What it is to be young: a rough patchwork of pop songs and outrageous behaviour, of adopting and discarding different possible identities, of alcohol and drugs and piss and puke, and falling in love so hard you want to stitch yourselves together for ever. Being young is exhilarating, messy, and – you forget this, sometimes, when you’re older – bloody hard work. In Kein Applaus für Scheisse, Florentina Holzinger and Victor Riebeek perform their own youth with an intensity that makes them repulsive at first, then so charming you want to give them a hug as you leave the room.That warmth takes a while to build, because it’s hard to tell whether their opening provocations comment on white privilege or re-enact it, subvert female subjugation or reinforce it.
They enter the stage wearing African robes and colourful feathers; wrapped in his hair are matted strings of fur like dreadlocks. They skank their way through Rihanna’s Man Down, then Holzinger pulls her dress above her naked hips, settles in a chair with her legs upstretched, and waits patiently while Riebeck extracts a bright red string from her vagina, holding the audience’s gaze all the time. In an era when women removing their pubic hair has become the norm, it’s delightful to see that Holzinger’s remains intact, a voluble statement of non-conformity.
But that feminist stance is problematised by the scene that comes after: a double-exorcism that begins with her shedding her robe and ends with him vomiting Slush-Puppy-blue liquid over her bare stomach. When, a few minutes later, he stands naked over her prostrate body and lets out a stream of urine, her subordination seems complete. One person walks out, then two more. As it happens, their lack of patience is the problem, not Holzinger and Riebeek’s willingness to push uncertainly at boundaries and at themselves.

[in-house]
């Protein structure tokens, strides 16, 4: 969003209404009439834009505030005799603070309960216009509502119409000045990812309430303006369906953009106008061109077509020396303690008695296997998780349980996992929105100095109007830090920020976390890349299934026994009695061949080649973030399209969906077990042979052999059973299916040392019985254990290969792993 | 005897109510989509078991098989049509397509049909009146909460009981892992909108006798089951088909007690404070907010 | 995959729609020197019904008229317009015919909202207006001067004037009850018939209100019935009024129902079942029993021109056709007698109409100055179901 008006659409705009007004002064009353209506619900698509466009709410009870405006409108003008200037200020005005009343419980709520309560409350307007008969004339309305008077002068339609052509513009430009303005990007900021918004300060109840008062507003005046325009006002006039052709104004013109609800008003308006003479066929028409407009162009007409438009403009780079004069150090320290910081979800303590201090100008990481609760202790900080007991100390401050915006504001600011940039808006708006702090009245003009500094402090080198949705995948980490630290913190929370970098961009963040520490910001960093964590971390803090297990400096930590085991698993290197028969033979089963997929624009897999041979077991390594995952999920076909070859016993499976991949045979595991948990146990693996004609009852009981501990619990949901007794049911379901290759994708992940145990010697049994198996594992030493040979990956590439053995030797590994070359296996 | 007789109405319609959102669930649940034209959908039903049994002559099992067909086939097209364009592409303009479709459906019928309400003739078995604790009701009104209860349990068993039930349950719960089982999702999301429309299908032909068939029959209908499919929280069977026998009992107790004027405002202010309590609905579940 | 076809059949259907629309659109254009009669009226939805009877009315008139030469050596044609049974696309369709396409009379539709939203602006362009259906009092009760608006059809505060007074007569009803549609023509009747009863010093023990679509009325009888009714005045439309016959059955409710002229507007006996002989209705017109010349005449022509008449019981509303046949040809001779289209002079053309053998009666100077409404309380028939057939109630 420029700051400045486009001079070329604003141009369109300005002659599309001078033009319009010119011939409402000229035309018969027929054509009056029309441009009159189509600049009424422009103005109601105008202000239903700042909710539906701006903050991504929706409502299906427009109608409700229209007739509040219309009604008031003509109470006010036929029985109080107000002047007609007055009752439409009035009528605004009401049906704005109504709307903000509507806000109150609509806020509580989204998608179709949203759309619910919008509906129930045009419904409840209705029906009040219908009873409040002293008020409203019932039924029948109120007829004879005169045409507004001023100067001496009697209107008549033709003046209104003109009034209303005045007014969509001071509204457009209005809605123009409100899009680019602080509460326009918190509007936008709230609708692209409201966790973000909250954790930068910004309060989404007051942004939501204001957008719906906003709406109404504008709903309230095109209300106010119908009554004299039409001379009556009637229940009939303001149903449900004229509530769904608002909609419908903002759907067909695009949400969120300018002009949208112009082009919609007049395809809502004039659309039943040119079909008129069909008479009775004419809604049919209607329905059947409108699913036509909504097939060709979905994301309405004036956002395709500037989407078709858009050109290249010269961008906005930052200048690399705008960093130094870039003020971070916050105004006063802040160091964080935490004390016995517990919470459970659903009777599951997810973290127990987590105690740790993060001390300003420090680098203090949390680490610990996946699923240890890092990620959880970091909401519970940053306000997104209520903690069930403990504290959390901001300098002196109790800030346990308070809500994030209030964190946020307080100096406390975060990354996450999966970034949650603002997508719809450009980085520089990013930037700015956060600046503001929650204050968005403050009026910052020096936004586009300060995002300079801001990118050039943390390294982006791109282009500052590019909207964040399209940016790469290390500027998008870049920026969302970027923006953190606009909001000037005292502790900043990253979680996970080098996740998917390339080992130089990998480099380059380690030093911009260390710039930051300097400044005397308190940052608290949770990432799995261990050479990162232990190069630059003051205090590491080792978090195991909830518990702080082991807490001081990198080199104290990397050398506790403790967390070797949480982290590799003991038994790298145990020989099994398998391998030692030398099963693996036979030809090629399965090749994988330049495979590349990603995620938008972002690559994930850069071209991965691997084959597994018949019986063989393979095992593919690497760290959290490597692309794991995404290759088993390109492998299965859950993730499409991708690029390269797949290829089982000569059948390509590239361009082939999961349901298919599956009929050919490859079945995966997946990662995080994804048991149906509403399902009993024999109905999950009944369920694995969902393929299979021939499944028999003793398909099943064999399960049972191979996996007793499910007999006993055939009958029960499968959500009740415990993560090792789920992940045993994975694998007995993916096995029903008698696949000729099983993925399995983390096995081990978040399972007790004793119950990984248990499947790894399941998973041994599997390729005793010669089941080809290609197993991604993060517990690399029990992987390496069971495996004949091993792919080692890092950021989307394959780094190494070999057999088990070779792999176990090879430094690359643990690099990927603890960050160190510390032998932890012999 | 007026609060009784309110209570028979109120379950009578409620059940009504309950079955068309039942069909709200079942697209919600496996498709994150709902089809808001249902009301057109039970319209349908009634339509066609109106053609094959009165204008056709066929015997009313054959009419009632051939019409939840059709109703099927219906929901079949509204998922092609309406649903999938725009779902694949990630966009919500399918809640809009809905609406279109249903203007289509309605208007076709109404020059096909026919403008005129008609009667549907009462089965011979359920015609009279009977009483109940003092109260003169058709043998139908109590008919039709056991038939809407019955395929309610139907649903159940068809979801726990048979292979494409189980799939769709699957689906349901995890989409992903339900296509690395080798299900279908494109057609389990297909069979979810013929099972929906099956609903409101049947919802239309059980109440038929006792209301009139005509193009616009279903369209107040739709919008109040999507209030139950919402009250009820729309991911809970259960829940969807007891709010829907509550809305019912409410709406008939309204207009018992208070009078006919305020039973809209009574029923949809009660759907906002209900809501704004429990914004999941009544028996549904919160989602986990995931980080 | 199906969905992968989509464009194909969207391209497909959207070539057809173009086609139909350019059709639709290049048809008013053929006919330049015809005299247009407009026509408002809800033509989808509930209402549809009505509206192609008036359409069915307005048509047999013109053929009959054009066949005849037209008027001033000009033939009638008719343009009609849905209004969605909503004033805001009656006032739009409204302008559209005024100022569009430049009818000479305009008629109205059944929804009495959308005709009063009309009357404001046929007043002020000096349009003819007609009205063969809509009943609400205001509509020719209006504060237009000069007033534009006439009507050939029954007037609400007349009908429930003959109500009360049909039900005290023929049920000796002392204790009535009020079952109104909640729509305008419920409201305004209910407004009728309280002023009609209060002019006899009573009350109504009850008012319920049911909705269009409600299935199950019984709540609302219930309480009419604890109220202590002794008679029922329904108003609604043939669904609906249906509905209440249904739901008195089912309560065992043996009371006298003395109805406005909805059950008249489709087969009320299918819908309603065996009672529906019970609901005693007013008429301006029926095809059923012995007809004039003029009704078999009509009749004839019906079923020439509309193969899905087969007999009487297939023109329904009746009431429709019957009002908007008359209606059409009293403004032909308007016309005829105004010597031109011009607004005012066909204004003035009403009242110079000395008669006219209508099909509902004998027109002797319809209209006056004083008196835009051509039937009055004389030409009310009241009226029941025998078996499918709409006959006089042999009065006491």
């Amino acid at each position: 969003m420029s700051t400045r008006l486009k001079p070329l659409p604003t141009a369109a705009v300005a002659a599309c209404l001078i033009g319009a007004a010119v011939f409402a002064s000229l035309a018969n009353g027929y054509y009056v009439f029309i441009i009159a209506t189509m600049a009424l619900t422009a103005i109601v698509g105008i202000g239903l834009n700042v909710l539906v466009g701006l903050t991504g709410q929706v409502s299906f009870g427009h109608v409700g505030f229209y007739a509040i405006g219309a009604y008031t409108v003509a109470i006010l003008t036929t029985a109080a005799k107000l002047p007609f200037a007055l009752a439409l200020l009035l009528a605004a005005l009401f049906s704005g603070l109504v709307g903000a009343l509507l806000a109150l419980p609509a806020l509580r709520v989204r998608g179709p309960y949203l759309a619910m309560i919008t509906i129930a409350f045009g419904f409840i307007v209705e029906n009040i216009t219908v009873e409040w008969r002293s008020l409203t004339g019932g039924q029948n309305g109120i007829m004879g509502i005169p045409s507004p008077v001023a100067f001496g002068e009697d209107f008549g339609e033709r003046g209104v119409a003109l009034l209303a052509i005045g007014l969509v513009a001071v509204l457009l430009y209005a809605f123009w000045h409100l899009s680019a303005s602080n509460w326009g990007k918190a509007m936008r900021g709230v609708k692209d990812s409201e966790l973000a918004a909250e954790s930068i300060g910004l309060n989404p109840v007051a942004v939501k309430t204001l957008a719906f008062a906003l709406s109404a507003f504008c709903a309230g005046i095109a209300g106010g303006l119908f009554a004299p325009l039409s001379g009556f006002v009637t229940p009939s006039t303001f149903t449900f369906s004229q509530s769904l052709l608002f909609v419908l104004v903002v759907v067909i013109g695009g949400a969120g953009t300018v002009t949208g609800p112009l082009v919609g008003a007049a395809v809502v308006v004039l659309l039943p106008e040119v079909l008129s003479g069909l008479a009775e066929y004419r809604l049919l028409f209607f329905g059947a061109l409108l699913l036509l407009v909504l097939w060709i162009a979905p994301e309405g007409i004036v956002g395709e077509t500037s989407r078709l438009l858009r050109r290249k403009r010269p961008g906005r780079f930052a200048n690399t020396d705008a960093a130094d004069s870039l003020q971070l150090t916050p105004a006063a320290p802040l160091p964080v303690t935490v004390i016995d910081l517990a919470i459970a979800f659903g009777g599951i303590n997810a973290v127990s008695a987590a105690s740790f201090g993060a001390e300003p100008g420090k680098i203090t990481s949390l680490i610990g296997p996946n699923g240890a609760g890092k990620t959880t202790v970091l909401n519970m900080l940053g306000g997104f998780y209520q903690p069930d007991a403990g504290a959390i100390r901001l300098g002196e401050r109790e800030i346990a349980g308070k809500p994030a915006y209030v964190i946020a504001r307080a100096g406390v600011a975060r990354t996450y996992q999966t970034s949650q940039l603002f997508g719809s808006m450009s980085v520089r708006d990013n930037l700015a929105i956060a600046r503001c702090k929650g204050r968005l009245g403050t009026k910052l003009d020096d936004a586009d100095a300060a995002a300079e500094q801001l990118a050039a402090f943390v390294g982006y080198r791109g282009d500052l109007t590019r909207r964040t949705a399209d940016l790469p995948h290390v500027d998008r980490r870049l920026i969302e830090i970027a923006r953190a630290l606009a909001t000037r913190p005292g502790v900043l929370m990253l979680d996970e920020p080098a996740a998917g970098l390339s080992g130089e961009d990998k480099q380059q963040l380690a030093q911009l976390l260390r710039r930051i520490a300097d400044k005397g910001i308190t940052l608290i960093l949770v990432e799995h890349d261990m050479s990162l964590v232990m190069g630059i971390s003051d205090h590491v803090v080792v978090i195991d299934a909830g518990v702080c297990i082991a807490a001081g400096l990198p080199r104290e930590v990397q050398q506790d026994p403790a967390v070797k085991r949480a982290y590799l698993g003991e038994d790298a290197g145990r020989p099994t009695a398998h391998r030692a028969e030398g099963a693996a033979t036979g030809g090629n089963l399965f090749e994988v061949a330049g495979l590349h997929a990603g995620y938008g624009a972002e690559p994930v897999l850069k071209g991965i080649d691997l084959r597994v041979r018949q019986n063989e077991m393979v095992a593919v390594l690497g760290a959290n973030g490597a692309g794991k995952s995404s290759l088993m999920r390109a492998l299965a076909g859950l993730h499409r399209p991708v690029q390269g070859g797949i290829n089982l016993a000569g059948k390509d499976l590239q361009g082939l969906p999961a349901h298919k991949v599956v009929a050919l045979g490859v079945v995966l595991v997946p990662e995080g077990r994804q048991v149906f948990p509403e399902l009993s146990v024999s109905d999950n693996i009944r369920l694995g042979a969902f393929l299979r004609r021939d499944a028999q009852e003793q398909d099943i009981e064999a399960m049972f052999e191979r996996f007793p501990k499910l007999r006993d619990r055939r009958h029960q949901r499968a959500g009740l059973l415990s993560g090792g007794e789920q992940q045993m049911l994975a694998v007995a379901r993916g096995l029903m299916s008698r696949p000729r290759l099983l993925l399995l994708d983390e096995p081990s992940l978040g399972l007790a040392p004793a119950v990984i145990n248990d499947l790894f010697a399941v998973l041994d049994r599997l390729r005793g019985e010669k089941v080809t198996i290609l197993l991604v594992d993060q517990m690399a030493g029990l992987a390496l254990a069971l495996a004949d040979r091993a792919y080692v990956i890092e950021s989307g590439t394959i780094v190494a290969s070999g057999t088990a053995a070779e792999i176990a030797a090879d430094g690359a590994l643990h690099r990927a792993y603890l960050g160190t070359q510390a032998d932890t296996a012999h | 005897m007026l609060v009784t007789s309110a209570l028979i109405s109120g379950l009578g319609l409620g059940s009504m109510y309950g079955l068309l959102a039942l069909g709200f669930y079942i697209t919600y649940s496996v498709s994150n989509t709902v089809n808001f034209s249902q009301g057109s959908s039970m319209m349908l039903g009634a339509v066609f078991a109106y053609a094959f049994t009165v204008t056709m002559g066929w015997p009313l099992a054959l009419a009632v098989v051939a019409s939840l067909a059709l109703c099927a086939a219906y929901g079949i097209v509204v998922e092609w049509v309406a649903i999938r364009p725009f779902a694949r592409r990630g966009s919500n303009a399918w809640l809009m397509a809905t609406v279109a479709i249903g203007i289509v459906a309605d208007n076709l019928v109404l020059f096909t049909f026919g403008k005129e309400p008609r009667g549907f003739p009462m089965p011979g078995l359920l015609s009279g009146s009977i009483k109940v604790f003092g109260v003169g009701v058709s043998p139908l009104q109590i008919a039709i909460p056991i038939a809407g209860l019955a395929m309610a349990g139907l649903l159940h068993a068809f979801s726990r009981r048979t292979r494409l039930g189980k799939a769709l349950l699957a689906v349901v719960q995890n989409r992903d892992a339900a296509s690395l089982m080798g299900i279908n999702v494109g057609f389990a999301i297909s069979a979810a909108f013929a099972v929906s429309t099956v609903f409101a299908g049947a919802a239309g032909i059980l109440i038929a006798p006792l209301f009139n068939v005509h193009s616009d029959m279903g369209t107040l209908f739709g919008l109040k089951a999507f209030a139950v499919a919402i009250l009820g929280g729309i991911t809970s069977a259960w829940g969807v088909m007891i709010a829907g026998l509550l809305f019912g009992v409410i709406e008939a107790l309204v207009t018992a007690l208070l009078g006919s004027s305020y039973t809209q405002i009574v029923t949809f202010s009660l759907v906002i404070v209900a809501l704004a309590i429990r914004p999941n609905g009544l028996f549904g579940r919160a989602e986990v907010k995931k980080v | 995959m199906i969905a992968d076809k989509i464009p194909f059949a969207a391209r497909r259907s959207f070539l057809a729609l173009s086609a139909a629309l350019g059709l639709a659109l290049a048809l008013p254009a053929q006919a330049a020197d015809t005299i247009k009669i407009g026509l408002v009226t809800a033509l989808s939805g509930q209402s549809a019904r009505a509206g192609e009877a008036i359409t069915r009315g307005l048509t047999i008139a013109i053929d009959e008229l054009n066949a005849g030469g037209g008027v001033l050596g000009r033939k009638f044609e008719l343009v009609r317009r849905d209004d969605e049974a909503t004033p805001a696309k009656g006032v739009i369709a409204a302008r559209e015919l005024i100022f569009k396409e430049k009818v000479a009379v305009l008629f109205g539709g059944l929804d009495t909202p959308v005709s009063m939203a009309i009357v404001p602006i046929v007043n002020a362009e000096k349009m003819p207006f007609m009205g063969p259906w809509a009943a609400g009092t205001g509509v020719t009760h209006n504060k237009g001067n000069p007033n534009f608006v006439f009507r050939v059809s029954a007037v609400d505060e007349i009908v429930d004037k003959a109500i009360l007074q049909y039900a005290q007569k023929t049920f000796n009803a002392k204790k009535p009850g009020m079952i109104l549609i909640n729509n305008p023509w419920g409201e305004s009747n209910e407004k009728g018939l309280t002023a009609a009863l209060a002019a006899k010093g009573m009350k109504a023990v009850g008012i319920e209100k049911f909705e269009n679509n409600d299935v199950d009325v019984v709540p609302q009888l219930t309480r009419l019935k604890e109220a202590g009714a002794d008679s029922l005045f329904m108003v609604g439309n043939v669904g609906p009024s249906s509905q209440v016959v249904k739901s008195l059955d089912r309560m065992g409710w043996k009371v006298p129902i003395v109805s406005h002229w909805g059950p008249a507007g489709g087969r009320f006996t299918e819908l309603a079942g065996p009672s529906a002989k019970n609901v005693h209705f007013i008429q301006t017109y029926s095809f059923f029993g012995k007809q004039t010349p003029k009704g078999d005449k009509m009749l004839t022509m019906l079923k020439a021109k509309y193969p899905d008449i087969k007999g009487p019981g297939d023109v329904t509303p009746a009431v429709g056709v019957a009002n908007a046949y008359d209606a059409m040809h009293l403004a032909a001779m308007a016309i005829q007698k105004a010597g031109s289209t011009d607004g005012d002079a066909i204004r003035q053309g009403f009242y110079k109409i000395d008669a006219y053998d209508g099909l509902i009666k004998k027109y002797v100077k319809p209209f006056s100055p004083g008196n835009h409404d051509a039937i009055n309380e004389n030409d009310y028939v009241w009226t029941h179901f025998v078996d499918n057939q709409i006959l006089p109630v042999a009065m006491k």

Because what’s really happening here is a fluid – yes, possibly too fluid – exchange of roles. Between the puke and the piss is a deadpan scene in which they play out the insecurity of love: she accuses him of not wanting to touch her any more, he accuses her of not being there in an hour of need. There is a rape, a pregnancy, a death – but they belong to his role, not hers. Experience is shared so equally that when Holzinger takes in a mouthful of Riebeek’s piss, she doesn’t swallow it but lets it trickle into his mouth so he can instead.
This is the moment when Kein Applaus transforms: from a challenge to its audience it becomes a communion with them. She puts on a blonde wig and sings The Greatest Love of All while he cuts her fake hair. He talks to us about money, love and his six-year relationship with Holzinger, while she performs an elegant aerial routine on the silks. A small bottle of vodka is passed around the audience (usually it’s a joint, but weed has been peculiarly hard to come by in Bristol), to the throbbing psychedelia of Devendra Banhart’s Rats. They are earnest, open, friendly, relaxed – silly, too, because this zen atmosphere is ruptured by the firing of a bazooka that splatters Riebeek in ultraviolet paint. Reborn, he hands Holzinger an acoustic guitar and to her faltering chords they sing Marina Abramovic’s An Artist’s Life Manifesto as though it were an ages-old folk song, handed down from the elders to give succour to the young. Which, in a sense, for artists finding their way, it is.
Walking out, I knew I felt beguiled, but I wasn’t sure I’d caught the “generosity” of the piece identified by others in the audience. At 6am I was jolted awake by an appreciation of how carefully constructed Kein Applaus für Scheisse. Within that was a recognition of their willingness to get things wrong, to do that in front of others, and experience rejection because of it. An awareness, too, of their trust in the audience, to join them on this journey, and see their world, their relationship, their youth, through their eyes. I’d found its generosity – and it made my heart glow with love.